The Future is… When?
Given the Ducks are tanking now, it’s easy to assume that they’re looking towards the future for their time in the sun again. This is where everything becomes murky. After all prediction models are largely only effective out to a two-year window. Anything could happen. The Ducks could draft a generational talent, key players could become injured, and the list goes on.
However, what we do know is that the Ducks currently have a small cohort of older players like Ryan Getzlaf and Adam Henrique, who despite still being ok players are no longer the driving force of a successful NHL team. In two years, it’s debatable whether they will still be on the Ducks roster and if they are, there is no surprise that Father Time remains undefeated. Will they still be effective players? The answer is, unfortunately, unlikely.
Players who flirt in the middle, like John Gibson, are pure guess work. Particularly for Gibson specifically, given he’s been below average as an NHL netminder these past three years, has a history of soft tissue injury which could flare at any moment, and will be hitting his early 30’s as an adult. Will he bounce back? Will he be effective enough to carry the Ducks deep in the playoffs? The answer is unknown, but the surrounding risks are as visible with Gibson as they were with Manson and Lindholm.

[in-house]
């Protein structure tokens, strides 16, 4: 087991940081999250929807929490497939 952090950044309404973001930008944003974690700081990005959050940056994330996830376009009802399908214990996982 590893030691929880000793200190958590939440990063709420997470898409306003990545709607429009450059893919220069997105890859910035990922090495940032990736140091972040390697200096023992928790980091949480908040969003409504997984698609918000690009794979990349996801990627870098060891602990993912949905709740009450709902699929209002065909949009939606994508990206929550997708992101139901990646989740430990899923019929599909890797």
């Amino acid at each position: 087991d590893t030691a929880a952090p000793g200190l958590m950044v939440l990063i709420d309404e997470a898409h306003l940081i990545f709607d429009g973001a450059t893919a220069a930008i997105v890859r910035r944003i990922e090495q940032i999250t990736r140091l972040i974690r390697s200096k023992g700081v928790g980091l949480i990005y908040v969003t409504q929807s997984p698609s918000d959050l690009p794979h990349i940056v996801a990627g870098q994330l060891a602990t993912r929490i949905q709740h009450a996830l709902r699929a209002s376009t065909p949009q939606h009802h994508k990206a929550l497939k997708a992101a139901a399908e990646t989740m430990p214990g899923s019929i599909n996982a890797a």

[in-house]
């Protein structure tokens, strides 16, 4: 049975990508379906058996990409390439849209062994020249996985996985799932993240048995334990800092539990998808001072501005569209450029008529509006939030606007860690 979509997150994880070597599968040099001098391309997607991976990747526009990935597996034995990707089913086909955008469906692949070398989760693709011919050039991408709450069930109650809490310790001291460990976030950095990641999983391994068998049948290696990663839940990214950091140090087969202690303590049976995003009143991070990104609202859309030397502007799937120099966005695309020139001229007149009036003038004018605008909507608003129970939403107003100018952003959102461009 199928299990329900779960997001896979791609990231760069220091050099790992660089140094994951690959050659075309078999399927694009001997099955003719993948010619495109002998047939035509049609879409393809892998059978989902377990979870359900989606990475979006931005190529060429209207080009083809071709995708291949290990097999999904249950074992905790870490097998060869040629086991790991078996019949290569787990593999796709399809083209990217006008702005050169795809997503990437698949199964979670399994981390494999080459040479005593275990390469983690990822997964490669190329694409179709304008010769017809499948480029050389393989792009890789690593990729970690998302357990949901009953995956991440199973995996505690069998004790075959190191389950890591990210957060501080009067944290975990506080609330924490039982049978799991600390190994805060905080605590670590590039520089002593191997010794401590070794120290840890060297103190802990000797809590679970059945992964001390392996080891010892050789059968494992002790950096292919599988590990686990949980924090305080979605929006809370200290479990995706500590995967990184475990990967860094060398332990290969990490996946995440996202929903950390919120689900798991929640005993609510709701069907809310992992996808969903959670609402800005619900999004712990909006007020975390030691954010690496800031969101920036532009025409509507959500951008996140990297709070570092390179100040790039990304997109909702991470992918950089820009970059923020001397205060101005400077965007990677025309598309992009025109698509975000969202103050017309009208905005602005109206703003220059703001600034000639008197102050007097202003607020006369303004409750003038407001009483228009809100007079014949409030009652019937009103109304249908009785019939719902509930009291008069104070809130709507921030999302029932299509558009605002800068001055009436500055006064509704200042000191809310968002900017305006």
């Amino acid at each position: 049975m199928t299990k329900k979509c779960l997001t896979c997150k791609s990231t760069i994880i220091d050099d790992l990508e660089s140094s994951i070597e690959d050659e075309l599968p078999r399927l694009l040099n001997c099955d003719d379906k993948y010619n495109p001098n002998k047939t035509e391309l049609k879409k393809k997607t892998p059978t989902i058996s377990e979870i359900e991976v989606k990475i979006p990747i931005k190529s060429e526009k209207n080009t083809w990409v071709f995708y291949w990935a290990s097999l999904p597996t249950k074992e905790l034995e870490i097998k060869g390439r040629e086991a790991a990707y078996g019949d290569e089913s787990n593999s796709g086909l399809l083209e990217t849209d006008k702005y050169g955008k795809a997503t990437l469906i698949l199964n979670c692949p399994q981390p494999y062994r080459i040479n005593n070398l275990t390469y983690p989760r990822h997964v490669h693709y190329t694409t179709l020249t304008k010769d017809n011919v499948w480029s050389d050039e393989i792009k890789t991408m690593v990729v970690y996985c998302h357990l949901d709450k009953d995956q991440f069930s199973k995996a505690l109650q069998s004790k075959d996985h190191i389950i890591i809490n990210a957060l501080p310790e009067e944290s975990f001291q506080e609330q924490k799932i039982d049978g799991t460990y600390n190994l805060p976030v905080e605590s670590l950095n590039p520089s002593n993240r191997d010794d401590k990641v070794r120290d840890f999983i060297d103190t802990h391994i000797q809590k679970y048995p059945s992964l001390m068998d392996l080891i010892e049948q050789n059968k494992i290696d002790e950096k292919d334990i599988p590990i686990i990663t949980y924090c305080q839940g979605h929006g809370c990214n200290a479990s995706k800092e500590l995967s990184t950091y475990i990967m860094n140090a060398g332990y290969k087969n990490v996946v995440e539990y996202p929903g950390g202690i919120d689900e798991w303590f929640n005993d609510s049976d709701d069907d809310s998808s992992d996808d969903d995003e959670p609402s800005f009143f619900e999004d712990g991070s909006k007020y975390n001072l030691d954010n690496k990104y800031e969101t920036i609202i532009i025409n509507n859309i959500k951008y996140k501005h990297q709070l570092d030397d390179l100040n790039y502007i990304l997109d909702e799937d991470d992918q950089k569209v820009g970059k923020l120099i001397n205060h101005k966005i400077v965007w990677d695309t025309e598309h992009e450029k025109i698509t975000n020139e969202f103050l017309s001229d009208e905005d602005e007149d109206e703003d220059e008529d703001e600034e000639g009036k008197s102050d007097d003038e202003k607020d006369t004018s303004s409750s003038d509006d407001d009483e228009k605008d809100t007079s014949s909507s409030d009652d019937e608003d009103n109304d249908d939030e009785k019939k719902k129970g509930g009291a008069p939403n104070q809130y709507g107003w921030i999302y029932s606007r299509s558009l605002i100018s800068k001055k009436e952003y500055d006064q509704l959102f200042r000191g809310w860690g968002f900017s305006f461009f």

Of the younger cohort, the future is mixed. Current rostered players are a mix of hopeful greatness and uncertain optimism. Trevor Zegras carries the hopes and dreams of the franchise on his shoulders. In two seasons time, he’ll only be entering his prime scoring years, and given his trajectory as a player in his two NHL season’s thus far, he’ll likely be a star attraction in the league from an entertainment perspective and within the top 30 or so players, if not higher. Jamie Drysdale similarly hold’s a lot of hype and hope in equal measure. Depending on who you speak with, in his years to date, he’s shown everything and more. To others, he’s been disappointing and confusing. It’s certainly hopeful that in two season’s Drysdale will be approaching consistently good play, although given the general trajectory of defensive players, two-to-four years might be a more realistic outlook. Troy Terry is the other young player with hope riding on his shoulders. A healthy scratch for much of the previous four seasons, he’s burst onto the scene this year scoring one of every four shots. The hope is that he can both maintain that scoring pace, but if he doesn’t, that he’ll continue to contribute meaningfully to the roster. At this stage, that future is uncertain as there is little precedence for it, although underlying statistics suggest he’ll be a reasonable middle-6 forward if his shooting percentages and overall scoring declines. It is worth noting that in two years, he’ll be 26 and exiting his prime scoring years. In four years, he’ll presumably be in the same boat as Rickard Rakell now. That is to say, effective, yet no longer a driving force on the team.